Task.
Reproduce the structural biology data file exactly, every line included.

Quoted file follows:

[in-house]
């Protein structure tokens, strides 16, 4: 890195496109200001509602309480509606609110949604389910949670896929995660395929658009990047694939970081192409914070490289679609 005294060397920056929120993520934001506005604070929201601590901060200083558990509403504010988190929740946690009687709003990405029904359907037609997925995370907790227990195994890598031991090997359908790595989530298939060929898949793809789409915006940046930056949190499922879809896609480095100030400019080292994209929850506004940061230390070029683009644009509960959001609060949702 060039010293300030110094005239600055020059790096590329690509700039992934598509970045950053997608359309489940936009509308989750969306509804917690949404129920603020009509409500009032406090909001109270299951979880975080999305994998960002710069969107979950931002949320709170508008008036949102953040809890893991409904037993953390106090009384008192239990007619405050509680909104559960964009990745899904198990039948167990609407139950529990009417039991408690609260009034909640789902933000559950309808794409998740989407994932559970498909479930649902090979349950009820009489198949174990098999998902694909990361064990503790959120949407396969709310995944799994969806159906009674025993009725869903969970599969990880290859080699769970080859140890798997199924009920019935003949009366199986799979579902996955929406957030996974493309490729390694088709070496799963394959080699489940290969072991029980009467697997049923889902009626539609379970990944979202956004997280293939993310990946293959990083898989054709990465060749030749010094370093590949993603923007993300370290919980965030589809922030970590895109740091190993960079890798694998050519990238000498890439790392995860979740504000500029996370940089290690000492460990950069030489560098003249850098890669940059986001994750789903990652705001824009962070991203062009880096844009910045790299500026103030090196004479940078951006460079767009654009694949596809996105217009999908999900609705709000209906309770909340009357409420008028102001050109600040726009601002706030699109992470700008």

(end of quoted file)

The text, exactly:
[in-house]
């Protein structure tokens, strides 16, 4: 890195496109200001509602309480509606609110949604389910949670896929995660395929658009990047694939970081192409914070490289679609 005294060397920056929120993520934001506005604070929201601590901060200083558990509403504010988190929740946690009687709003990405029904359907037609997925995370907790227990195994890598031991090997359908790595989530298939060929898949793809789409915006940046930056949190499922879809896609480095100030400019080292994209929850506004940061230390070029683009644009509960959001609060949702 060039010293300030110094005239600055020059790096590329690509700039992934598509970045950053997608359309489940936009509308989750969306509804917690949404129920603020009509409500009032406090909001109270299951979880975080999305994998960002710069969107979950931002949320709170508008008036949102953040809890893991409904037993953390106090009384008192239990007619405050509680909104559960964009990745899904198990039948167990609407139950529990009417039991408690609260009034909640789902933000559950309808794409998740989407994932559970498909479930649902090979349950009820009489198949174990098999998902694909990361064990503790959120949407396969709310995944799994969806159906009674025993009725869903969970599969990880290859080699769970080859140890798997199924009920019935003949009366199986799979579902996955929406957030996974493309490729390694088709070496799963394959080699489940290969072991029980009467697997049923889902009626539609379970990944979202956004997280293939993310990946293959990083898989054709990465060749030749010094370093590949993603923007993300370290919980965030589809922030970590895109740091190993960079890798694998050519990238000498890439790392995860979740504000500029996370940089290690000492460990950069030489560098003249850098890669940059986001994750789903990652705001824009962070991203062009880096844009910045790299500026103030090196004479940078951006460079767009654009694949596809996105217009999908999900609705709000209906309770909340009357409420008028102001050109600040726009601002706030699109992470700008």